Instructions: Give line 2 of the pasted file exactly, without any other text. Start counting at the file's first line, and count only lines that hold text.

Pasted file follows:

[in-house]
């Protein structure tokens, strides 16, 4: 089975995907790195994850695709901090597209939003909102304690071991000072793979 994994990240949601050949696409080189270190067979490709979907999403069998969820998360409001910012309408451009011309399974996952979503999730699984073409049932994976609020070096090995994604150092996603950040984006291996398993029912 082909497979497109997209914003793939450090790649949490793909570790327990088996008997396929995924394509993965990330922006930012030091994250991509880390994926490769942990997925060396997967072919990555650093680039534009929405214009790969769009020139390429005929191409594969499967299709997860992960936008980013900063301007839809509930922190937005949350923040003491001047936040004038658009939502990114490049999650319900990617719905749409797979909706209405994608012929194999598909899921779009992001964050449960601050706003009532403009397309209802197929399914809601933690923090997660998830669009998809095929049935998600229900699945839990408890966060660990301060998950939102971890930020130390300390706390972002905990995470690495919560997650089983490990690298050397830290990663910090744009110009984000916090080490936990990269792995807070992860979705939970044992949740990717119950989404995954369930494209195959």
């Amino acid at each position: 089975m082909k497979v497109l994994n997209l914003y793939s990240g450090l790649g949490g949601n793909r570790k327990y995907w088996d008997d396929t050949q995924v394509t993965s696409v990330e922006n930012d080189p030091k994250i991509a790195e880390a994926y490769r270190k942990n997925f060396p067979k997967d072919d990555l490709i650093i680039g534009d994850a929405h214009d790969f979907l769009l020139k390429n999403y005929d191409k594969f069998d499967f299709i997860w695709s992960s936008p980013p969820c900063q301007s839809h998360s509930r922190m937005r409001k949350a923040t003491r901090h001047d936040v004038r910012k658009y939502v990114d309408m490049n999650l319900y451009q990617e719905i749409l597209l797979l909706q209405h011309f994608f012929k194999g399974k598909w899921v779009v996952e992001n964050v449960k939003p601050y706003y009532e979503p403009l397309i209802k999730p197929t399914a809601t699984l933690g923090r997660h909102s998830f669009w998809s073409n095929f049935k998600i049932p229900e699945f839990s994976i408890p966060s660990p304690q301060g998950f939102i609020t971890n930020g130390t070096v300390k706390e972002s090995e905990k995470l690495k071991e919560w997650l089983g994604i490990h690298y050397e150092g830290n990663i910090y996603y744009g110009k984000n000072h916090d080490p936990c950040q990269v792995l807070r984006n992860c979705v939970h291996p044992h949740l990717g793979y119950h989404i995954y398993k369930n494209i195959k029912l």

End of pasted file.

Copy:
């Protein structure tokens, strides 16, 4: 089975995907790195994850695709901090597209939003909102304690071991000072793979 994994990240949601050949696409080189270190067979490709979907999403069998969820998360409001910012309408451009011309399974996952979503999730699984073409049932994976609020070096090995994604150092996603950040984006291996398993029912 082909497979497109997209914003793939450090790649949490793909570790327990088996008997396929995924394509993965990330922006930012030091994250991509880390994926490769942990997925060396997967072919990555650093680039534009929405214009790969769009020139390429005929191409594969499967299709997860992960936008980013900063301007839809509930922190937005949350923040003491001047936040004038658009939502990114490049999650319900990617719905749409797979909706209405994608012929194999598909899921779009992001964050449960601050706003009532403009397309209802197929399914809601933690923090997660998830669009998809095929049935998600229900699945839990408890966060660990301060998950939102971890930020130390300390706390972002905990995470690495919560997650089983490990690298050397830290990663910090744009110009984000916090080490936990990269792995807070992860979705939970044992949740990717119950989404995954369930494209195959």